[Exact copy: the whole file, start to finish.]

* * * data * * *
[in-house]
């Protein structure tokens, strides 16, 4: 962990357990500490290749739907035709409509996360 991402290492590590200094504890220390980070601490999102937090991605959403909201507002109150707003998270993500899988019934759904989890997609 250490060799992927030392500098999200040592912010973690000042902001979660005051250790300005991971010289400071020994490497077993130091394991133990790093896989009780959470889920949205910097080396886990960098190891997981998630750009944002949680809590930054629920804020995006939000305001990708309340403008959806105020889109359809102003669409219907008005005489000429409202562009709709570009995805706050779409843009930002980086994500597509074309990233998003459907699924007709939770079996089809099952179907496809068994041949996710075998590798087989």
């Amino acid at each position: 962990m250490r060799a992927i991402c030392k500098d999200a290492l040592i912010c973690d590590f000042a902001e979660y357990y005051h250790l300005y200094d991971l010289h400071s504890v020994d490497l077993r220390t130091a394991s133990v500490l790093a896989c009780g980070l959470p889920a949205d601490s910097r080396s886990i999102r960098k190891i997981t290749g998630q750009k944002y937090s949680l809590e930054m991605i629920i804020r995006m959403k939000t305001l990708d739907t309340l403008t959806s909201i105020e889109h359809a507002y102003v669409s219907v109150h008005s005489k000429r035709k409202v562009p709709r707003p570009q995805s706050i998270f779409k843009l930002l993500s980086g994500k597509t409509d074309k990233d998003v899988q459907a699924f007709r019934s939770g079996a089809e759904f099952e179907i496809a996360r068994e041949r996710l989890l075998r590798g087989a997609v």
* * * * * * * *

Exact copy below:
[in-house]
């Protein structure tokens, strides 16, 4: 962990357990500490290749739907035709409509996360 991402290492590590200094504890220390980070601490999102937090991605959403909201507002109150707003998270993500899988019934759904989890997609 250490060799992927030392500098999200040592912010973690000042902001979660005051250790300005991971010289400071020994490497077993130091394991133990790093896989009780959470889920949205910097080396886990960098190891997981998630750009944002949680809590930054629920804020995006939000305001990708309340403008959806105020889109359809102003669409219907008005005489000429409202562009709709570009995805706050779409843009930002980086994500597509074309990233998003459907699924007709939770079996089809099952179907496809068994041949996710075998590798087989």
């Amino acid at each position: 962990m250490r060799a992927i991402c030392k500098d999200a290492l040592i912010c973690d590590f000042a902001e979660y357990y005051h250790l300005y200094d991971l010289h400071s504890v020994d490497l077993r220390t130091a394991s133990v500490l790093a896989c009780g980070l959470p889920a949205d601490s910097r080396s886990i999102r960098k190891i997981t290749g998630q750009k944002y937090s949680l809590e930054m991605i629920i804020r995006m959403k939000t305001l990708d739907t309340l403008t959806s909201i105020e889109h359809a507002y102003v669409s219907v109150h008005s005489k000429r035709k409202v562009p709709r707003p570009q995805s706050i998270f779409k843009l930002l993500s980086g994500k597509t409509d074309k990233d998003v899988q459907a699924f007709r019934s939770g079996a089809e759904f099952e179907i496809a996360r068994e041949r996710l989890l075998r590798g087989a997609v």